At first, all went well. The European exercise was based on the principle of producing high quality compost from separately collected VGF waste, backed by process and quality control systems. The first two JRC reports were therefore supported by the Dutch biowaste industry. But the tide changed in the third report. Published in August this year, it caused a considerable stir in the Netherlands. The response by the DWMA filled no less than 22 pages, with a covering letter signed jointly with the BVOR. The sticking point is mechanical biological treatment (MBT). ‘MBT technology was included in the document at the request of the French environment ministry’, explains John van Haeff, bioconversion manager at Attero. ‘France has a long history of separately collecting green garden waste, but not household food waste. About 85 per cent of French household kitchen waste goes directly to landfill or incineration. Of the remainder, 5 per cent is separately collected and 10 per cent is treated in MBT facilities, where the organic fraction, about a third of the total, is separated from the mixed grey waste to produce a stabilised composted material. If it meets the required standards, under French regulations it becomes a product and is no longer waste. As a consequence, this final organic material may be used in agriculture. This is not permitted in any other European country.’

Risks

The inclusion of MBT technology in the end-of-waste criteria is a thorn in Van Haeff’s side. It poses a threat to the quality and image of compost, he asserts. ‘MBT stabilate is not comparable with the high quality compost produced by Dutch composters’, he says. ‘It is not only full of physical contaminants, although these could be removed by some sort of ingenious separation technique, but heavy metals cannot be extracted during the MBT process at all. Even researchers at Wageningen University have failed to find a way.’ According to the third JRC report, sample analyses confirm that MBT stabilate presents ‘too high a risk’ to be considered as end of waste. Nevertheless, the MTB compost samples from France destined for agricultural use have been given the benefit of the doubt, because in the same analyses ‘some parameters come close to the proposed standards’. This cleared the way for the recommendation to add ‘mixed municipal solid waste’ to the Positive List of input materials. To cover the risks, the JRC report proposes additional measures for monitoring the quality of the final product.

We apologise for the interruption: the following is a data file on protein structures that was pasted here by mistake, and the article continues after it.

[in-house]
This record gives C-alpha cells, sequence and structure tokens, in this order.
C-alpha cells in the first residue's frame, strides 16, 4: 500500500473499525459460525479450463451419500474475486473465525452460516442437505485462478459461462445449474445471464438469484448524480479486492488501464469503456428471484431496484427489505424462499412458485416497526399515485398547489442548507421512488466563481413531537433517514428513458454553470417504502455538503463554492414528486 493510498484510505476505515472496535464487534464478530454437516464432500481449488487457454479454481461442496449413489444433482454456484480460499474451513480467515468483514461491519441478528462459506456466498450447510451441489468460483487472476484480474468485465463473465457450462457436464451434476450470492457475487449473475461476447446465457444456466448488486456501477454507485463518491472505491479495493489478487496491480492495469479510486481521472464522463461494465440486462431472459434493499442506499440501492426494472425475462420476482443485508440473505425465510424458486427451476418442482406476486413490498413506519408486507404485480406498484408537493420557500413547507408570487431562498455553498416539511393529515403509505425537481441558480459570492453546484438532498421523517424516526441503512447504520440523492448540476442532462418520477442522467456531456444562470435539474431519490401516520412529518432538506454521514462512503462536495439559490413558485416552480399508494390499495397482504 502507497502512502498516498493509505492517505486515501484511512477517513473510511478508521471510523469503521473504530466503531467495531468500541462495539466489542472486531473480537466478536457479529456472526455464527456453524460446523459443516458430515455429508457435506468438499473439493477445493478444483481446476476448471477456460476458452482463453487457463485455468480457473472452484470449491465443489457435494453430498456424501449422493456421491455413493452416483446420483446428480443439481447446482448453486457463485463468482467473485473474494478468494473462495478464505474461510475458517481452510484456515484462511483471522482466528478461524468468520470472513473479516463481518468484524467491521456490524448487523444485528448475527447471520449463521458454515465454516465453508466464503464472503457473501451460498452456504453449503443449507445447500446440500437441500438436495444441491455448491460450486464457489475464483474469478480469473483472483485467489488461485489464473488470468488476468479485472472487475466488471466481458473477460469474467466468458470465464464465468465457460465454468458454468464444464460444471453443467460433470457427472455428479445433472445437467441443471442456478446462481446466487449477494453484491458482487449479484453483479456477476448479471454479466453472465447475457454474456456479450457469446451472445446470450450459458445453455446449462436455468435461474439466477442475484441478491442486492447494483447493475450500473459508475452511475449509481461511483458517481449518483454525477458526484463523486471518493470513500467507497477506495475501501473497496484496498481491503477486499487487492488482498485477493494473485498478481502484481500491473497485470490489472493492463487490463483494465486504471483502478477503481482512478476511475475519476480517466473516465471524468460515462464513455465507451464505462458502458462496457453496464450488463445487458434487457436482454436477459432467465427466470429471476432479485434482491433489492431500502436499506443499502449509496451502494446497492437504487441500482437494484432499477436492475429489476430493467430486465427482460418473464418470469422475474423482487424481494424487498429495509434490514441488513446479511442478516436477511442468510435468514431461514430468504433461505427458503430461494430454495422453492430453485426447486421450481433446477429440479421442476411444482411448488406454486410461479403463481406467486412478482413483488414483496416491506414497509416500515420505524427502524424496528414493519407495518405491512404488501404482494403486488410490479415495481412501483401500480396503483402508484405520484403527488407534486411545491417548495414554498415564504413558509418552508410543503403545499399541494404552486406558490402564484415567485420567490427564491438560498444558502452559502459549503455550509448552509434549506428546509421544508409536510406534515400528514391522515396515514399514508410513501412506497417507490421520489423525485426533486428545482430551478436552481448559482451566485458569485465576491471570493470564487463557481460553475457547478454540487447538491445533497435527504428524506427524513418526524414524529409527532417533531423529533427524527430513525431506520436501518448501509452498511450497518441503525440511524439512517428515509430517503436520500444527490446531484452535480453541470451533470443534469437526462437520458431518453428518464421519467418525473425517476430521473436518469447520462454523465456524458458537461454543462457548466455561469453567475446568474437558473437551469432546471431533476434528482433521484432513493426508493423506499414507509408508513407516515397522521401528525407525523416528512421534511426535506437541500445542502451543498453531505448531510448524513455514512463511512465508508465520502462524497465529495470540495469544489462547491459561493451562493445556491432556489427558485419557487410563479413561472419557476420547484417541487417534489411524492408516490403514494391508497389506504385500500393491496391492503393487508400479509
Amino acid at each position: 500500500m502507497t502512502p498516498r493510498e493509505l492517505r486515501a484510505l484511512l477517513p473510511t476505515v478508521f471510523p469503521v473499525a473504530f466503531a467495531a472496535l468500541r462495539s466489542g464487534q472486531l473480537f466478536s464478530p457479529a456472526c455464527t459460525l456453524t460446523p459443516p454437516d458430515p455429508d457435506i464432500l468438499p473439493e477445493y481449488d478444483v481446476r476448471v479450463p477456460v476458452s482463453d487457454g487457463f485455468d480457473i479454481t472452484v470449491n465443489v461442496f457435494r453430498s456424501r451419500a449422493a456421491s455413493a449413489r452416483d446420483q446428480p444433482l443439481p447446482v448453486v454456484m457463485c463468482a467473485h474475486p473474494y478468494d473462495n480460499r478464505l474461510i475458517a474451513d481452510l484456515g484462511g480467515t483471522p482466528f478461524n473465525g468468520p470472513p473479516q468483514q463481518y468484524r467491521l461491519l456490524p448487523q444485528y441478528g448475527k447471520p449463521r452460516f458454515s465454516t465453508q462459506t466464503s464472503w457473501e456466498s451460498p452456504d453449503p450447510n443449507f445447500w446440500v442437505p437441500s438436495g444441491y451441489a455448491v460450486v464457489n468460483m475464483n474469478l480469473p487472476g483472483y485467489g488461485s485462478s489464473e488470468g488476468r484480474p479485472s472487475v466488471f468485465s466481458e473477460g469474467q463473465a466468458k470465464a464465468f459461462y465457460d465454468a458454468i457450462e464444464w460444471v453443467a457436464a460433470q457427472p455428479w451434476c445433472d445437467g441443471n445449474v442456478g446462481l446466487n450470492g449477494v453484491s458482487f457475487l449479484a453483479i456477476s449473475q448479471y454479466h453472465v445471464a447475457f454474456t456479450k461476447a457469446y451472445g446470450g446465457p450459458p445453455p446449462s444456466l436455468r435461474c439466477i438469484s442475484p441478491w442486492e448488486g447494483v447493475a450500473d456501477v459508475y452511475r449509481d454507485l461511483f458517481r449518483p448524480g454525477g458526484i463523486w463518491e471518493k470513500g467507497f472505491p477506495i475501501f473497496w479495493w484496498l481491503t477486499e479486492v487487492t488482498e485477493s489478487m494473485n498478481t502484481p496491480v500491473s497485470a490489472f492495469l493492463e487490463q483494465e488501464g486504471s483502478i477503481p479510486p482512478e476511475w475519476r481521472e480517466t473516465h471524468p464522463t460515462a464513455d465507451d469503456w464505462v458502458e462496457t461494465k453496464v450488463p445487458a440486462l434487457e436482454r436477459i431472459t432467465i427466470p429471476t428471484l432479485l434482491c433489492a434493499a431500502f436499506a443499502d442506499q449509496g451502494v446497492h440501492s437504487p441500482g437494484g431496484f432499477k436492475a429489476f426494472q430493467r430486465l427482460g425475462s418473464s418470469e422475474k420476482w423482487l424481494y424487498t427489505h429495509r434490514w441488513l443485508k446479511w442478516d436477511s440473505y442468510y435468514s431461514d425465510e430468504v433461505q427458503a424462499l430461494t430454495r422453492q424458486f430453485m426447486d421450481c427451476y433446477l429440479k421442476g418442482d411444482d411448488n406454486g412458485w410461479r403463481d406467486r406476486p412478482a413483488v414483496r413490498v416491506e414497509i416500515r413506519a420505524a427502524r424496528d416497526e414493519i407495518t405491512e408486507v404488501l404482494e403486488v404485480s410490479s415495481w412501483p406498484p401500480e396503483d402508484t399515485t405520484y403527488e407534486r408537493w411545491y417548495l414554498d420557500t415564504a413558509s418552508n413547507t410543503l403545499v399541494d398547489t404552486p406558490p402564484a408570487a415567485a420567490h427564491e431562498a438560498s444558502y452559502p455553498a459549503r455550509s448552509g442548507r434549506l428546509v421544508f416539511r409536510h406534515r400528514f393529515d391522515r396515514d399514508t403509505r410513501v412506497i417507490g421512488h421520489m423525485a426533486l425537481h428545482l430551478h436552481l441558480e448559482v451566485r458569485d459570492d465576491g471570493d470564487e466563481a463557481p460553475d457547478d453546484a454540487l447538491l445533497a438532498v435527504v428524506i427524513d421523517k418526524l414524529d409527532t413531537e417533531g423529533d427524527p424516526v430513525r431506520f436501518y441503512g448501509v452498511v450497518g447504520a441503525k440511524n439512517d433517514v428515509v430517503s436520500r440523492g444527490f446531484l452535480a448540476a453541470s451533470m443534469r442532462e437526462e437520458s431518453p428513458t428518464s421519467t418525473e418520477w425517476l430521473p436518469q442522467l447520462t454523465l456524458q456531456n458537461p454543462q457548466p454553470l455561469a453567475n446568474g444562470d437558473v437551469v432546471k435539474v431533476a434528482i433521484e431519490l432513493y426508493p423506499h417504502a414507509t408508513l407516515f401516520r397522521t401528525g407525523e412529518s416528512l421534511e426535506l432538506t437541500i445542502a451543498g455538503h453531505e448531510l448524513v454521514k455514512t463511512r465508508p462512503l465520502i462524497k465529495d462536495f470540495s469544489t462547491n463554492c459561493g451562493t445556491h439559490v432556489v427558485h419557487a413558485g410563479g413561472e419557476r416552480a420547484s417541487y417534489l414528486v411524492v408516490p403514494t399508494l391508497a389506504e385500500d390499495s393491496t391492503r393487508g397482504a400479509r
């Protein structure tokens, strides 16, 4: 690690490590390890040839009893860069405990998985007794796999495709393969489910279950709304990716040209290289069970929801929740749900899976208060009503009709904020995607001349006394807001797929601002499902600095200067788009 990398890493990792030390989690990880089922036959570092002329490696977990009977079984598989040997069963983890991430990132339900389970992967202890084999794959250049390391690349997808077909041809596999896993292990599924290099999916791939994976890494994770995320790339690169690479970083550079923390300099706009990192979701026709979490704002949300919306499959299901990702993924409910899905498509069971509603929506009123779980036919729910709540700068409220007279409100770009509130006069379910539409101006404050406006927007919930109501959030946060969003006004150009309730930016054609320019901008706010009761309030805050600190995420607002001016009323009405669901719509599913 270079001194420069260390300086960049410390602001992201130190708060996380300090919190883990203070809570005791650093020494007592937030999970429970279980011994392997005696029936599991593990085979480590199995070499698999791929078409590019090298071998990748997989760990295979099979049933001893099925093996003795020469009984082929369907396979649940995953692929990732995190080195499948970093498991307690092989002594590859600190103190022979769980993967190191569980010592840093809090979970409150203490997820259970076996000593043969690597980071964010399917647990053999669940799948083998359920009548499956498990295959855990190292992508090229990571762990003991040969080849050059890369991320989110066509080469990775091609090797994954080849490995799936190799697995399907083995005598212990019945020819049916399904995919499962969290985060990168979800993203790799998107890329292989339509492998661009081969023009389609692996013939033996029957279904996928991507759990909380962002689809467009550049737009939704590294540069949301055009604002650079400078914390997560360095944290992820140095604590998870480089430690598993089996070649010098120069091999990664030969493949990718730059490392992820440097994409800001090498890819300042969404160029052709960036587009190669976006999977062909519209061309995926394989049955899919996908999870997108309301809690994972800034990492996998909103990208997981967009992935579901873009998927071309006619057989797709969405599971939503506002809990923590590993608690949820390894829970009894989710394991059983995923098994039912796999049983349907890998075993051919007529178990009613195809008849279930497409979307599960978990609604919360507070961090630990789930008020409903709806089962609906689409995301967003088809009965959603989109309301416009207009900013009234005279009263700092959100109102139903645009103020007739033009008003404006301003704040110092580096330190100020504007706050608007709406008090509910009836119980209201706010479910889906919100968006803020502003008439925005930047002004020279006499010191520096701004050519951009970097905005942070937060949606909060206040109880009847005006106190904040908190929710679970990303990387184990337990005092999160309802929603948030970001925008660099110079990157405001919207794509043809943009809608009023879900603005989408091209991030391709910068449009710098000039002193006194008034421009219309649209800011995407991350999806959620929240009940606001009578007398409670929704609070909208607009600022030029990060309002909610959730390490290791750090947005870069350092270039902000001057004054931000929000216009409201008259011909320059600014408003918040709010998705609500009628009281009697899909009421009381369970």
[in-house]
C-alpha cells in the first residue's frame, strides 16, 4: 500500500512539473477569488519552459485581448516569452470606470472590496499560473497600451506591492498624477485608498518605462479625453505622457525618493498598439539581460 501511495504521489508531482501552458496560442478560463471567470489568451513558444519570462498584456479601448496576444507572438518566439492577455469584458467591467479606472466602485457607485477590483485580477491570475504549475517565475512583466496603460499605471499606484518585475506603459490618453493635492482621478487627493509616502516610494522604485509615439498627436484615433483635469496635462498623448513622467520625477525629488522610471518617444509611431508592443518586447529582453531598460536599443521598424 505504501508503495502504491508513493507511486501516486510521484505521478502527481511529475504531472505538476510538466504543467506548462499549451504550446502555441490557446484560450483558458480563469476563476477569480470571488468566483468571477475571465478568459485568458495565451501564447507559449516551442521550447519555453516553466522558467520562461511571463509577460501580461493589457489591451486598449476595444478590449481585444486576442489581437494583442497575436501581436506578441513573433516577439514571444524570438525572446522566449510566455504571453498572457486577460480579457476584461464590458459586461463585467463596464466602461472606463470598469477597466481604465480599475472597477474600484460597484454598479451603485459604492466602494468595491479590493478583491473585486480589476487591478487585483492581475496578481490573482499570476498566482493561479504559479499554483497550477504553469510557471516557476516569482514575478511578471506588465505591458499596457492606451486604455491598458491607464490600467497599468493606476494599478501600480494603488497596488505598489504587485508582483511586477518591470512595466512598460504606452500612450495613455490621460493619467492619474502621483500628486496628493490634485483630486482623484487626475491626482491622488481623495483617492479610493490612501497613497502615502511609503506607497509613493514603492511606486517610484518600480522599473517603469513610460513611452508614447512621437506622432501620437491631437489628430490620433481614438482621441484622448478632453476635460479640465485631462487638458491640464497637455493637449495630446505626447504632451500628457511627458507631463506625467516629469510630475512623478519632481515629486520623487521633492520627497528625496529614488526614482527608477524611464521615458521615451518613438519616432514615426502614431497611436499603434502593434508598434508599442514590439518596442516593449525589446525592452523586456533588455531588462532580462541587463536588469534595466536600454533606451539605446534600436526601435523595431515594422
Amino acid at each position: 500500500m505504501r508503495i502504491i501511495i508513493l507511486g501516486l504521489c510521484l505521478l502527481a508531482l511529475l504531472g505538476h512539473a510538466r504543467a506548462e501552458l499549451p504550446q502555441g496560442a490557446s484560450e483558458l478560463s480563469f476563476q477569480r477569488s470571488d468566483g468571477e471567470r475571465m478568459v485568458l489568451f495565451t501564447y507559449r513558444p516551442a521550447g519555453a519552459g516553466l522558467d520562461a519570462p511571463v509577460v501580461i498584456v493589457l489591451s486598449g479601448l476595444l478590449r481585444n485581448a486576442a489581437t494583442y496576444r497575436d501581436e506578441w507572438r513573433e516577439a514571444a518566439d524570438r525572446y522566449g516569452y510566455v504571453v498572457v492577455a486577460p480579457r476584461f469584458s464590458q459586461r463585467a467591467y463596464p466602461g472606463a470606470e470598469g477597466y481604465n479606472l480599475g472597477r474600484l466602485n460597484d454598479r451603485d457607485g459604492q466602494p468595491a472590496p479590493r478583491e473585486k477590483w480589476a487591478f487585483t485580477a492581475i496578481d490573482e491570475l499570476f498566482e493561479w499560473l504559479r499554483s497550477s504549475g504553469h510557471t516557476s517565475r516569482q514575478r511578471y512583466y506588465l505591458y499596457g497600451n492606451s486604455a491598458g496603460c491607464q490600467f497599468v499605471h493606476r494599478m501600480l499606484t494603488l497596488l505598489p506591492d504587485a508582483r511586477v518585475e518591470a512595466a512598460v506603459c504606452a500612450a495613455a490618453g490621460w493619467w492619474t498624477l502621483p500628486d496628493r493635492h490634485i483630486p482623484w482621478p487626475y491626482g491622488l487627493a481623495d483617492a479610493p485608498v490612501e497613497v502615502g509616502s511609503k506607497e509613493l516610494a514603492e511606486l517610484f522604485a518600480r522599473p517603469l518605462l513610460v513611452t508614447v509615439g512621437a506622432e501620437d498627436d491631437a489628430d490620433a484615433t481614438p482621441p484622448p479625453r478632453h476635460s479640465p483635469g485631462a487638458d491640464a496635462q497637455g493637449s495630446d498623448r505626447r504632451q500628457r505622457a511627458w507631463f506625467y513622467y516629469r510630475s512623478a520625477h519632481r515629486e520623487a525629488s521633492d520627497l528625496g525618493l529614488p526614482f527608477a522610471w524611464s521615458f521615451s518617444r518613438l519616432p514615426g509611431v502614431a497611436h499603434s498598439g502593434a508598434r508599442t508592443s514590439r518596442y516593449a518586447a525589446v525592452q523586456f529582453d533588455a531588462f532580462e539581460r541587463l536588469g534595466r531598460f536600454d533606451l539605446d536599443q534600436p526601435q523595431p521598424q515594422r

The Dutch composting companies have major reservations about this line of reasoning. ‘In effect, what is being said is that you cannot always be sure that the final compost is safe. To cover that risk, the back door been put under close surveillance. It’s nonsense. If you use household waste as an input material, you cannot exclude any type of risk at all, because this waste contains all conceivable forms of contamination. In effect, every stage in quality control can only give a false sense of security because you would have to measure countless numbers of parameters’, says Brinkman, adding: ‘The sampling costs alone would be unacceptably high.’ A crucial step in the treatment of VGF is the visual inspection at the gate. ‘And that is also useless for mixed waste’, says Van Haeff, who argues for a restrictive list of input streams. ‘Broadening the scope by adding mixed contaminated streams, such as grey residual waste, is undesirable. Source separation gives the best input material, producing an end product of the highest quality.’